We’re living in an interconnected world, this should be no surprise. However, there is a gap between acknowledging this interconnectedness and being prepared to share your content with a global audience.

Content Globalization means your content is available to a global audience, in culturally and linguistically appropriate ways. Imagine a website that can make a Korean business executive and a Nigerian startup operator feel equally at home. But there are many moving parts to successful content globalization. Not only are the languages adapted to the locale (translation), but the information and the graphics are adapted as well (localization). This allows your message to cut across cultural boundaries.

Virtually any business that has international customers needs to keep content globalization in mind.

This is akin to creating a skeleton key that can open many doors for you. However, adapting your message to a specific locale – akin to creating a more finely-tuned key that opens more specific doors – is a process called content localization, and should be a part of your content globalization strategy. 

In fact, using a term like “skeleton key” might create problems here. It may not translate well into other languages and contexts. To make that idea more globalized, we might simply say, “a key that fits many locks.” That might ease the understanding of the message into different cultures. This is how we begin content globalization.

Content Globalization: Where to Begin?

Bruno Hermann , director of globalization and localization at The Nielsen Company , argues that simplicity is key to your content globalization strategy. You should begin by simplifying your message through content that is clear and understandable, enabling it to be translated—sometimes through machine automation–and localized.

In this way, content globalization is, “is the process of altering your business content standardized to fit the needs of multiple customer bases “

Simplification doesn’t end with generalizing your messaging. Hermann says that you must remember simplification when it comes to choosing the metrics you will be using to gauge the success of your program “via well-selected indicators and analytics that are tied to global business objectives.”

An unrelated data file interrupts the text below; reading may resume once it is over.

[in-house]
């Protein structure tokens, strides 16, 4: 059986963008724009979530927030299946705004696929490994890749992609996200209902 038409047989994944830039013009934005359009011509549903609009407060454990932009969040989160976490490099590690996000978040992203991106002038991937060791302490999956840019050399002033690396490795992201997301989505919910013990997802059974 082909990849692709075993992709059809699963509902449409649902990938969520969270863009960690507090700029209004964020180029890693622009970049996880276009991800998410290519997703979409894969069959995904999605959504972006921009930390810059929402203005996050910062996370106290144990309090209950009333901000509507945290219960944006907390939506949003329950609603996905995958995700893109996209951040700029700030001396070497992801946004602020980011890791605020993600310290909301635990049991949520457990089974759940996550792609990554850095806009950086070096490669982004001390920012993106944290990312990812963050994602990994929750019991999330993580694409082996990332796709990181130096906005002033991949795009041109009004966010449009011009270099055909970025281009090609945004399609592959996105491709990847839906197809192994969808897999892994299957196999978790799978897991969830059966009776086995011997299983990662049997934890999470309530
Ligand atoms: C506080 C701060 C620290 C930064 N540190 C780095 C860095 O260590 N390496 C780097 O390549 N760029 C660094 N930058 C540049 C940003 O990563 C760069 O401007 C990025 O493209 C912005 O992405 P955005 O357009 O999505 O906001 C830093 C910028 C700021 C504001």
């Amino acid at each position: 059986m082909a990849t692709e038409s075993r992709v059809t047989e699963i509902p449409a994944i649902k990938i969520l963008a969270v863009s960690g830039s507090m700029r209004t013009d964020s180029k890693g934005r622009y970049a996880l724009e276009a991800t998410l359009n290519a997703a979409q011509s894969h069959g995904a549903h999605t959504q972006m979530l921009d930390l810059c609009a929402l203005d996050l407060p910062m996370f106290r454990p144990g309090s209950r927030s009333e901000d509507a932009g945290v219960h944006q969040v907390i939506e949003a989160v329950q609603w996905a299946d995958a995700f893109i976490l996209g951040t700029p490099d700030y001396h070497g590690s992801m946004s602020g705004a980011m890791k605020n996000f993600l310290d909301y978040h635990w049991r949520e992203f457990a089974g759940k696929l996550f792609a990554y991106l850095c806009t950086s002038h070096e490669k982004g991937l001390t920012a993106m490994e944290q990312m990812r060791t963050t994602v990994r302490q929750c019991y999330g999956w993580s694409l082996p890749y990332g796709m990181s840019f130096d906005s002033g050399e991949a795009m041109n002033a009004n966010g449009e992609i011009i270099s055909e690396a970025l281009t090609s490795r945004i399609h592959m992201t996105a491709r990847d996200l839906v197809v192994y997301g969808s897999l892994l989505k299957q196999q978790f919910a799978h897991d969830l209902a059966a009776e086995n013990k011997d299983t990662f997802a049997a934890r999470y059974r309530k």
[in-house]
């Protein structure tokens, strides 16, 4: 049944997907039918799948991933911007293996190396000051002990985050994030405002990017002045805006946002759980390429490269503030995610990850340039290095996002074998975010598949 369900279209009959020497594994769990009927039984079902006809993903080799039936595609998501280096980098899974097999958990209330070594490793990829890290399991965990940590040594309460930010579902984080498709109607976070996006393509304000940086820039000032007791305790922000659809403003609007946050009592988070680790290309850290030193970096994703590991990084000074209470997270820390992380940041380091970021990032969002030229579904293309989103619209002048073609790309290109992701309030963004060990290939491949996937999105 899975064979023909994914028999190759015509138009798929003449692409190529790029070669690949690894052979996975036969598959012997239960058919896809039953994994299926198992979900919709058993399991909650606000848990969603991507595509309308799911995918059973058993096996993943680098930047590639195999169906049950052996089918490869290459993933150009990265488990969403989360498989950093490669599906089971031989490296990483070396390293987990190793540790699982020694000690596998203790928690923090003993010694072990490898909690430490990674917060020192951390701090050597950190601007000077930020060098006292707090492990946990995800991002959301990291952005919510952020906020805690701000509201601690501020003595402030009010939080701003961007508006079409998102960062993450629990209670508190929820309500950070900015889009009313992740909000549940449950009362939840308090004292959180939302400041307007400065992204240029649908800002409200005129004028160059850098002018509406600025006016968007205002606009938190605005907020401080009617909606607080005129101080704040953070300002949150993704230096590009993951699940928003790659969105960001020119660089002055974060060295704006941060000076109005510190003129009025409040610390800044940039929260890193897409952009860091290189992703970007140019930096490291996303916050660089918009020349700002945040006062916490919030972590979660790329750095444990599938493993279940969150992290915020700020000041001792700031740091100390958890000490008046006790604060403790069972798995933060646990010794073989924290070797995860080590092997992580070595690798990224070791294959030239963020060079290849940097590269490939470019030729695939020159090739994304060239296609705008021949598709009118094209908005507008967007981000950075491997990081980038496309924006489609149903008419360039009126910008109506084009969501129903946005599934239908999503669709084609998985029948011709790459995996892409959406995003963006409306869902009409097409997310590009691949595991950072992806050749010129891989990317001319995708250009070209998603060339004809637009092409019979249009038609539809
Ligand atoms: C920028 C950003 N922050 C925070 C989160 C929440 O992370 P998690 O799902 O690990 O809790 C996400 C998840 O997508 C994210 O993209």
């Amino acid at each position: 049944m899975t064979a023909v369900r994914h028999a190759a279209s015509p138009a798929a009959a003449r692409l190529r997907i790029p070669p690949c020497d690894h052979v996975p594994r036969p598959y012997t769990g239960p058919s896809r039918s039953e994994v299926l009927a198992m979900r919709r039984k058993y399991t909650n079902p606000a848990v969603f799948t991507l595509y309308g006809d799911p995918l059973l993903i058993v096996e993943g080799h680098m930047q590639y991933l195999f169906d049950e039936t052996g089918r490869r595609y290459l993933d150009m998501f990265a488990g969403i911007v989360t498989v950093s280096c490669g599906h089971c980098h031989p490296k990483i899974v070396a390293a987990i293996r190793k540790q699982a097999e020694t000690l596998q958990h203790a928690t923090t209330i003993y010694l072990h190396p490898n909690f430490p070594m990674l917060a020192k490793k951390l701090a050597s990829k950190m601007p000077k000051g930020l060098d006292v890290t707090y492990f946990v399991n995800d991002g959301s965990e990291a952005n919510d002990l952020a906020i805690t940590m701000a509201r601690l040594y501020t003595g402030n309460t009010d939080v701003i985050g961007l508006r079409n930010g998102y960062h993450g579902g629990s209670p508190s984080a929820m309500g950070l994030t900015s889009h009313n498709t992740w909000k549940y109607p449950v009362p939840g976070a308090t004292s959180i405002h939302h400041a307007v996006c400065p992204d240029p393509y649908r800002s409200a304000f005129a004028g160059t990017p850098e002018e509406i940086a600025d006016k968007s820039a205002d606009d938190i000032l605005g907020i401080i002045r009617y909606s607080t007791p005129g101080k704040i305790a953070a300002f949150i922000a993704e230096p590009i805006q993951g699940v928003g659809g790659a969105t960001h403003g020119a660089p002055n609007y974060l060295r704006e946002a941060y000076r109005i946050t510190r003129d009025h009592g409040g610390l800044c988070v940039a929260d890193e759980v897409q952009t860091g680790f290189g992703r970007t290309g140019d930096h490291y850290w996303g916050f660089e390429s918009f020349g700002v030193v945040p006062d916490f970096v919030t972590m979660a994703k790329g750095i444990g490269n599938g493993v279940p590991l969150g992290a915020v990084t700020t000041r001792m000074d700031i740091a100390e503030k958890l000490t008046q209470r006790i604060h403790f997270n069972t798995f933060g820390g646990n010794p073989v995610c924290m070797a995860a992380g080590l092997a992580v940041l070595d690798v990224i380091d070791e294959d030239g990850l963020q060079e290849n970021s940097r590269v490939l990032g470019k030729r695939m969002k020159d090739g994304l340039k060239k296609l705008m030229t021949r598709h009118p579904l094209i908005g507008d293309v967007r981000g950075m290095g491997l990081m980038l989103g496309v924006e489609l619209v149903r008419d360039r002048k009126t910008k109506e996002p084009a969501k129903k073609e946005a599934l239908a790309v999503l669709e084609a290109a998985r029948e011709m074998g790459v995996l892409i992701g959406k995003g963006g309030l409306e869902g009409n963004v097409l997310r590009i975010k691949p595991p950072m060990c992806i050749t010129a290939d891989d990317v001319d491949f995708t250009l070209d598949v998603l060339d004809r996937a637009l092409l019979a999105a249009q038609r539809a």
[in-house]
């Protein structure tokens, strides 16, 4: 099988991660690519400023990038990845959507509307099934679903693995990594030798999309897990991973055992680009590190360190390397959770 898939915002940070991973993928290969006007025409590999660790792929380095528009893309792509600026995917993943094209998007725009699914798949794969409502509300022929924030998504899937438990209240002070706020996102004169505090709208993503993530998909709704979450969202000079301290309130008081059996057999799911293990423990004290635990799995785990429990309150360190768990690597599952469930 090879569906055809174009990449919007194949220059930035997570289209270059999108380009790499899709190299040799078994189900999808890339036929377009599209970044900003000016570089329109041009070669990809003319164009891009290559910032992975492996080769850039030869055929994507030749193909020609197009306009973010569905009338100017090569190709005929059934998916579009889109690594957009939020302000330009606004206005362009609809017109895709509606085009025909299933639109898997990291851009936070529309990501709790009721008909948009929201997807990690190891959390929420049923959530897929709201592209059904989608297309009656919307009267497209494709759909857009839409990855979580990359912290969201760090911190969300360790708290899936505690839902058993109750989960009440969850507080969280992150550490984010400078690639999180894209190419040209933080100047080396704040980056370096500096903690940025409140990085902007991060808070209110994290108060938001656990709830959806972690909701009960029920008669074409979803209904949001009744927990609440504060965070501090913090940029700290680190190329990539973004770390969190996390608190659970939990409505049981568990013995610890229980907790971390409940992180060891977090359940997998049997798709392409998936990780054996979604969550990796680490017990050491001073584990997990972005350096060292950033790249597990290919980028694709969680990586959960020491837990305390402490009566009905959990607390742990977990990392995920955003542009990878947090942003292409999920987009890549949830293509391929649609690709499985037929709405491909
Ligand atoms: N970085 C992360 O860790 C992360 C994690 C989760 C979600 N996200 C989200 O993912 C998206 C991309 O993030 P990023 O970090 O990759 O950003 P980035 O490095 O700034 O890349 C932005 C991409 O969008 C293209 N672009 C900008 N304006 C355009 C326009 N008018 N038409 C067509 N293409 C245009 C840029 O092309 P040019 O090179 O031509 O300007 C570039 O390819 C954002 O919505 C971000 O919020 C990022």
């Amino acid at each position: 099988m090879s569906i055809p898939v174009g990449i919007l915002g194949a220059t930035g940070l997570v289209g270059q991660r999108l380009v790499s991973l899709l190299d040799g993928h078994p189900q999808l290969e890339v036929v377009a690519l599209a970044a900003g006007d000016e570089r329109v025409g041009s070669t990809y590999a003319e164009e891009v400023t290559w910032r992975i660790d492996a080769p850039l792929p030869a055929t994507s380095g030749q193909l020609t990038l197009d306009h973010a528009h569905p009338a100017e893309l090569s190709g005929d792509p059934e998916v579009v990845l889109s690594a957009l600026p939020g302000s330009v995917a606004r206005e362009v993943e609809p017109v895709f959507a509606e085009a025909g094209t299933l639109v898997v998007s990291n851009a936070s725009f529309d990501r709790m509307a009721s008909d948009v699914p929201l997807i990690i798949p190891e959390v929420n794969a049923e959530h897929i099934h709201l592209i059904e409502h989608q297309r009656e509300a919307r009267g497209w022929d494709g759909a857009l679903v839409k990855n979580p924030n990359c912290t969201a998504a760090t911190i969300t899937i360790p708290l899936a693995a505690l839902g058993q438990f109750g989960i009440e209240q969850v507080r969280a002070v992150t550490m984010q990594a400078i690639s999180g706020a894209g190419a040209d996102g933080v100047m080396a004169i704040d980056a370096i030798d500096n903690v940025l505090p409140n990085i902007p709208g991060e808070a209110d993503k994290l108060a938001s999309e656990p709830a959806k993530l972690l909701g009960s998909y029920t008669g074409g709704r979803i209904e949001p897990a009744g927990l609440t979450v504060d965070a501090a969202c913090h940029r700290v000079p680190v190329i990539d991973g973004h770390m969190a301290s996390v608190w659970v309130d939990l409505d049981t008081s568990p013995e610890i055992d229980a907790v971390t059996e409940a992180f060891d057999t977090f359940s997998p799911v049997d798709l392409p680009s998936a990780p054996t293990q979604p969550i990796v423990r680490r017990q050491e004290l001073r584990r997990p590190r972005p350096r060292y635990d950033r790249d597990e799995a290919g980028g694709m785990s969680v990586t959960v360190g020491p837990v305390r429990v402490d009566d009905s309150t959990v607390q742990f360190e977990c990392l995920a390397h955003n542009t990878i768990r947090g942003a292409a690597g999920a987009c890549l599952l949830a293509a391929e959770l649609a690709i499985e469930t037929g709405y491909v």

Nancy Davis Kho suggests that you must remember three factors for success:

  • repeatability
  • scalability
  • flexibility

Using our “skeleton key” as an example, changing it to “a key that fits many locks” is quicker and easier to translate into many languages than the original idiomatic expression. For scalability, imagine that, as your business and market grow, content is being generated that might all have its own problems with idiomatic expressions. This requires a system of content management at the outset that can take this into consideration. And flexibility means to expect some unexpected issues to arise in local contexts – varying access to internet and languages changing character needs and page design are two that Kho mentions – and each have unique ways to get around them.

Finally, “inclusion” should be your mantra for content globalization. From the inception of your content globalization strategy, inclusion and embracing of diversity are key values of success.


Content Globalization: Vendors

There are many organizations specializing in translating content for your global reach. Adobe and Google are a couple of the big ones, but there are many others. A great place to start looking is The EContent 100 list for companies in the “content translation, localization & globalization” category.

Content Globalization: More Resources